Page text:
Failure to understand how users and money flow through the Internet costs media and etailers a lot of money every day. There are huge misconceptions about where the “value” actually lives for user data, advertising performance and profit margins on all this high tech.
The following figures attempt to disambiguate some of the confusion. The summarized conclusions come from a variety of data sources and real life experiences analyzing financial statements, traffic reports, advertiser analysis and experimentation. Specifically one could get someone exact figures by combining comScore, Quantcast, Compete, Google Analytics, TNS, @Plan, SEC Filings, internal reports, revenue statements and DART forecasting as I have done several times.
This post is meant to be a demonstration of the core concepts, not a statistical treatise on the topic.
If you hate reading too much, skip to the end for a somewhat realistic example of how traffic flows.
Traffic on the Internet roughly splits 7 segments. (as shown in the figures below). These segments are defined by where the sit in the user experience by amount of consumptive behavior (clicks, reading, sharing, watching). How the user gets from segment to segment is not completely linear in actuality, but when you coagulate a users behavior you’ll roughly see a funnel in terms of time spent, pageviews and ad impressions.
The segments can be characterized also by their ad performance, ad targeting (how specific is the user in their activity), and their audience coverage (how much of the particular audience segment does a type of site/service reach)
Each segment has a different cost profile. Here I look at labor costs to maintain and capital expenses to build and power.
As you can guess, each traffic segment has a different profit profile too. This is largely the result of combining the advertising/revenue performance with the cost profile. Certain Internet services simply do not have a strong profit opportunity because they borrow old models and/or cost more than the market is willing to pay. (Perhaps that will stabilize one day, but I think software tools and low cost hardware disrupt the demand curve A LOT because users can often supply their own demands once the cost gets too high, hence why TOOLS are the most profitable segment.)
Make no mistake about what I’m presenting here. The profit online is all in retailing, portals/search and tools/utilities. The stuff in the middle of the funnel is highly susceptible to competitive displacement and has very little intellectual property protection. You can verify this conclusion by reviewing revenue statements and SEC filings for the big tech and internet companies.
The advent of citizen journalism and self publishing flattened the media market. Owning a printing press was once “high tech” and a capital investment barrier. Owning the right location on the main street was once a logistical barrier. High speed computers and difficult programming languages was once a technical barrier. Those 3 feature are gone. Media is now, well, almost purely a creative barrier. There’s a huge pool of creative talent constantly struggling against each other. Creativity is worth a lot once it rises above everything else. That happens so rarely to make it a bad investment. Every minute more and more people enter the creative market (how many blog posts per hour? how many videos go up each day?… a lot.)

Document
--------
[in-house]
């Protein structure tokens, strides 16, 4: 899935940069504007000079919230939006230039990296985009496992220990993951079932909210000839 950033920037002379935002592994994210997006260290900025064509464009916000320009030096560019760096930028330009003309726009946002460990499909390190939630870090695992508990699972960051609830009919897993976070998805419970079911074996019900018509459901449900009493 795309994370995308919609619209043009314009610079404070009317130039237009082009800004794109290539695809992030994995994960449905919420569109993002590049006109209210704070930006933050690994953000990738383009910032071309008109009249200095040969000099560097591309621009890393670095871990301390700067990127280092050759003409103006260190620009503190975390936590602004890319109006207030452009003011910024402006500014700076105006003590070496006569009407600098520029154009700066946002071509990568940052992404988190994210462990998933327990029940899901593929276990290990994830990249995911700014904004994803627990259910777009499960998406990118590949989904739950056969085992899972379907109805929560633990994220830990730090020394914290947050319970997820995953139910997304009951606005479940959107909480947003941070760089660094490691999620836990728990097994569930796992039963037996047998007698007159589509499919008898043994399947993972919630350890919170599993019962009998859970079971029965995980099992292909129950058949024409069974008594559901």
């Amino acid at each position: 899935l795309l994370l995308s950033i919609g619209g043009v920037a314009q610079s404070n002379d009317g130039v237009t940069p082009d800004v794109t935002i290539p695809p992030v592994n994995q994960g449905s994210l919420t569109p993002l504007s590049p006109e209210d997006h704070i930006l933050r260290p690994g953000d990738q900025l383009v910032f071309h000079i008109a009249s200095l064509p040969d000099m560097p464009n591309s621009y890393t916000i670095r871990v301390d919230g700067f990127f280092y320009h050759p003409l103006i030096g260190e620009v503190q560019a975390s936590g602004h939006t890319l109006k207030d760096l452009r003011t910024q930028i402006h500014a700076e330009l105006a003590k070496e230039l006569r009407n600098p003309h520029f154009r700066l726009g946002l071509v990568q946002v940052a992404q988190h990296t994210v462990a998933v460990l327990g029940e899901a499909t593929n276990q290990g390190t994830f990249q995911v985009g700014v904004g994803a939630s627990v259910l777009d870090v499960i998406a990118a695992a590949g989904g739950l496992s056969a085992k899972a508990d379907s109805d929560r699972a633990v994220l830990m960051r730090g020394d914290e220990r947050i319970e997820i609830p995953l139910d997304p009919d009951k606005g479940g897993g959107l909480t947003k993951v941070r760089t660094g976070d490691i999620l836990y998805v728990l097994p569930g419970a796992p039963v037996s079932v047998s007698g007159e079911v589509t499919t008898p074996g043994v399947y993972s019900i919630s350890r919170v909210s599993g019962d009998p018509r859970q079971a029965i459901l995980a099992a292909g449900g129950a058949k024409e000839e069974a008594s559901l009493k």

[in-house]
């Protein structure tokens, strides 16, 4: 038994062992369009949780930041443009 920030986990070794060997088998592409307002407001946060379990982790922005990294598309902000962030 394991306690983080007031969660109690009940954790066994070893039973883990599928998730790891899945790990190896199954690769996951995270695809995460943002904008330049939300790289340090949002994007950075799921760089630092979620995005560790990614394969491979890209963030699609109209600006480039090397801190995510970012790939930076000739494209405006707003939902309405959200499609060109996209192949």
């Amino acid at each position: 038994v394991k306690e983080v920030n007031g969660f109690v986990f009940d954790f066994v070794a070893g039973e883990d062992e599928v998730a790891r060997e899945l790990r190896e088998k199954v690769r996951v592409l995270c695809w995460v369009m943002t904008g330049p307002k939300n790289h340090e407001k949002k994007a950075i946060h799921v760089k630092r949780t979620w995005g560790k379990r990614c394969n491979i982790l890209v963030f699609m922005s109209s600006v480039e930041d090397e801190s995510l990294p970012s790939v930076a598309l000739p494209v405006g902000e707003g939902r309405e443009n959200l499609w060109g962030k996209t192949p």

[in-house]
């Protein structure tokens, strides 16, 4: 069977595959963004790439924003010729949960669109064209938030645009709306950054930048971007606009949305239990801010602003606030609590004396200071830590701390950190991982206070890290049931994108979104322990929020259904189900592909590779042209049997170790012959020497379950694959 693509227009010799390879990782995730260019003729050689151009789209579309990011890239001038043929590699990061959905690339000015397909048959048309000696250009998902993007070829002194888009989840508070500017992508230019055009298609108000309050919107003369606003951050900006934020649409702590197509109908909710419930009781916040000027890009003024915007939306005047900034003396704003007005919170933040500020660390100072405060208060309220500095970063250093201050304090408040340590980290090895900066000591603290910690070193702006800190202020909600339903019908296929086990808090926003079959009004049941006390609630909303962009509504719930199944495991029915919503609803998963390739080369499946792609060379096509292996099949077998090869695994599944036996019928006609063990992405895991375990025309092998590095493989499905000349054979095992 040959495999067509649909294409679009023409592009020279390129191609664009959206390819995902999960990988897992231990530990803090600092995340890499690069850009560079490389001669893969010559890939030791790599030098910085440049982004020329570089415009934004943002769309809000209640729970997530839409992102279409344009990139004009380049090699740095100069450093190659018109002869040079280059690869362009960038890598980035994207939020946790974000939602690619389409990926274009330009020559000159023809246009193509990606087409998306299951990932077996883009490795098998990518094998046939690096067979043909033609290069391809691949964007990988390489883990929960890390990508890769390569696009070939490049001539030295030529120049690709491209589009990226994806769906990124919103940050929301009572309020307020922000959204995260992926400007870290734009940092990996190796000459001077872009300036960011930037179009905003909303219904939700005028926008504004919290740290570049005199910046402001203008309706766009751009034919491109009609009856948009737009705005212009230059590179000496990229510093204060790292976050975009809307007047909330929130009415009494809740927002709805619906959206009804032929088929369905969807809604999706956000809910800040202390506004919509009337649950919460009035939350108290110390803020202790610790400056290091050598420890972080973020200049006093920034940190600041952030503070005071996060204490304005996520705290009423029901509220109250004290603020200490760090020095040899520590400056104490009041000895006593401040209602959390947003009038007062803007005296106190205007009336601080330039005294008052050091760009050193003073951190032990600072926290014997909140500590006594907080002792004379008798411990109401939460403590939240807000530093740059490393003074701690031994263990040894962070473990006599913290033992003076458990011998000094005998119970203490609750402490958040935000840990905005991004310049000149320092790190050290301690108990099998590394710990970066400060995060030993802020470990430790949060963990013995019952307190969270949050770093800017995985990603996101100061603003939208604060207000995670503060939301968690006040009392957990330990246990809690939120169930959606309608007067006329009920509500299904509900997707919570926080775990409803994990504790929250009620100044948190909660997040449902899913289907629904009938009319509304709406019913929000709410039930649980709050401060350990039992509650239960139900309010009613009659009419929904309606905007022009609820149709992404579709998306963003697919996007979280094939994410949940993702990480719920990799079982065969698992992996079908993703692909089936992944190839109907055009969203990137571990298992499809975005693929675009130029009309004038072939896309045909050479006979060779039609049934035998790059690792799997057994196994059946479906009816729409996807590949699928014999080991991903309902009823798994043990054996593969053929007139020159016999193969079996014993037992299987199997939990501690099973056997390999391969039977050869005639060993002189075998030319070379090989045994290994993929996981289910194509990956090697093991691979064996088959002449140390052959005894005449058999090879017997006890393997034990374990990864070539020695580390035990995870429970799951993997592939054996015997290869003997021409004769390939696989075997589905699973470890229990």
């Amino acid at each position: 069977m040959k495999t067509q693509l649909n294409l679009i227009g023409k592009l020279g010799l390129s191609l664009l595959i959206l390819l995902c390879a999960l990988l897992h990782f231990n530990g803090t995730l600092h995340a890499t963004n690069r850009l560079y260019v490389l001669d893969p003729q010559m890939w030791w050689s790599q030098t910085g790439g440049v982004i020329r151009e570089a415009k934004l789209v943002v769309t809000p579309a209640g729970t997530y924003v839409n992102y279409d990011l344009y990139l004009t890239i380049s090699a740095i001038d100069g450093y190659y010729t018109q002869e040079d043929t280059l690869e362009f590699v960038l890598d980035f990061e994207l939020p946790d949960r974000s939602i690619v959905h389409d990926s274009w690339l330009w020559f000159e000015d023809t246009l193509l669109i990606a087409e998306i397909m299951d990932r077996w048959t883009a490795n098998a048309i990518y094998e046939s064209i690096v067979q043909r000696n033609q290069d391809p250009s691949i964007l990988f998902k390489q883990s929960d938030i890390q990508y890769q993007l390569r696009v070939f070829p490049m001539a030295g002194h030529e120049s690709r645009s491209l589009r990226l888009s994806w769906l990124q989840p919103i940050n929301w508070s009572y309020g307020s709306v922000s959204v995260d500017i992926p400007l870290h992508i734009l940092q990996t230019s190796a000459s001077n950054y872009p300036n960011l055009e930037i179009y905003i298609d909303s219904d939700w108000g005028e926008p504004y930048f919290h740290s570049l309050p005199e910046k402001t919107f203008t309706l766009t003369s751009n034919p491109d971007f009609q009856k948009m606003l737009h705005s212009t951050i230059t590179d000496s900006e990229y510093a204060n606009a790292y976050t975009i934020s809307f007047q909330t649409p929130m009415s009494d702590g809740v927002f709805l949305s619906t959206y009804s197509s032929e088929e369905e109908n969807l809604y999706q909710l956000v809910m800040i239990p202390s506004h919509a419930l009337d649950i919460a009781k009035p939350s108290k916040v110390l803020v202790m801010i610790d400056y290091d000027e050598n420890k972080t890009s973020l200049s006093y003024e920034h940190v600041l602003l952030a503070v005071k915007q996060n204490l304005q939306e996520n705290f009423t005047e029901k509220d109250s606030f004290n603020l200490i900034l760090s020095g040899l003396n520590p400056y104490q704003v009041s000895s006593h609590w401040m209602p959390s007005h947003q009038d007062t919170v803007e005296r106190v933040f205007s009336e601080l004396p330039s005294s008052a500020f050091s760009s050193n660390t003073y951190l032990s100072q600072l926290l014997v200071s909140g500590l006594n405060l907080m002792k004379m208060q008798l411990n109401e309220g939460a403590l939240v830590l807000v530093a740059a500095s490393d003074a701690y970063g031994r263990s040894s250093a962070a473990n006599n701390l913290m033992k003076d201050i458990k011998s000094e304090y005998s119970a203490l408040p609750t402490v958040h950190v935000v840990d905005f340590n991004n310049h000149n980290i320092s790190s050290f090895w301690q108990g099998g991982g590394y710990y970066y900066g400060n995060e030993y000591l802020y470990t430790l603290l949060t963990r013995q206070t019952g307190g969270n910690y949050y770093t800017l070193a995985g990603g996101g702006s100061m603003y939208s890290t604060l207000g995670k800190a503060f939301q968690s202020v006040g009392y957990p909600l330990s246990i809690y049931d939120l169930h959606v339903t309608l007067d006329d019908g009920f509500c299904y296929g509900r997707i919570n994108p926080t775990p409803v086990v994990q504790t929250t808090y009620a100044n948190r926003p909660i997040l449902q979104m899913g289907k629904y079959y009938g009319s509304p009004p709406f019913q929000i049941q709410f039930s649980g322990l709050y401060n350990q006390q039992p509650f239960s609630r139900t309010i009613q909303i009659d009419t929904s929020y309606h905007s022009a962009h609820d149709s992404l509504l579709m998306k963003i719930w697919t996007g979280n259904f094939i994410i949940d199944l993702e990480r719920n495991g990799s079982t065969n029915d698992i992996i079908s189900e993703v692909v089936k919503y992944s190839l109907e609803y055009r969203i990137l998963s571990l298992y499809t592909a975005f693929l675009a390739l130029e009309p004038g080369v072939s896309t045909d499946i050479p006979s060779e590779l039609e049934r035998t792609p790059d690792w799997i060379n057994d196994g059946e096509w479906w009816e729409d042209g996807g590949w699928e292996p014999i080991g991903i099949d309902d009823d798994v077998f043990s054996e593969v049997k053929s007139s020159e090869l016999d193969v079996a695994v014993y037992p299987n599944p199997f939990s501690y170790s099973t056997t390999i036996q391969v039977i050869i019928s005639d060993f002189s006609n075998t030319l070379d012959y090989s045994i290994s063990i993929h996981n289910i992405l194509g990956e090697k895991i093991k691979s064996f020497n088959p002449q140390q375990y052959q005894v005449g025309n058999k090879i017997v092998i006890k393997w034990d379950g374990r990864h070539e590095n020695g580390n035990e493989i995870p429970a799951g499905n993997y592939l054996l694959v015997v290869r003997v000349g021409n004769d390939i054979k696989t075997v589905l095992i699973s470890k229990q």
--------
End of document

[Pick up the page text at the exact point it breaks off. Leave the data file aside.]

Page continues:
organizing, sifting, filtering, distributing, aggregating… that’s the sweet spot. There is a technical hurdle, but the investment is worth it as there will never be less of a need to filter, sift, find, distribute.
This week we had a beautiful illustration of these concepts with the Presdential Inauguration.
Most of the US users watched the Inauguration, most on TV, a lot with online video streams and 2 million in person. During and Immediately following the inauguration the Internet lit up with content creation and massive usage. The portals and search engines featured as many new links and breaking stories to the news coverage.
The social networks shot pictures, tweets and status updates around, occassionally referencing links to the confirmation gaff, benediction speech text, and satelite pictures from DC.
Micro bloggers summarized everything as fast as they could, while the search engines and utilities sucked in that content. The original content creators probably released a previously composed story and put that live.
Mainstream users shut down their video streams and took to the portals and search engine, seeking more info on what just happened or insight into a specific moment. Most times they ended up at CNN or NYTimes. Many times, but less frequently, they hit a blog that had some recent content. Most users probably ran into a wikipedia reference link or youtube video.
Some users ended up on amazon to buy Obama’s books or some inauguration swag. Finally as the day concluded and original content creators finally had enough time to craft something, users might find themselves falling asleep to a good OpEd on the history of the day or an interview with the Michelle Obama dress designers.
By 3 days later the amount of content available on the inauguration is 1000x greater than within the first 10 minutes. Original content creators are hopelessly buried amongst the blog posts, tweets, continuosly AP feed CNN articles and YouTube embeds. The bloggers are buried by other bloggers. The news stories give way to other news stories.
The utilities that sort, sift, filter and monetize on it all just got a 1000x better experience and continue to catch the huge volume of user investigation and digging. The own the head, the trunk and that dreaded long tail and collect user targeting data all along the way.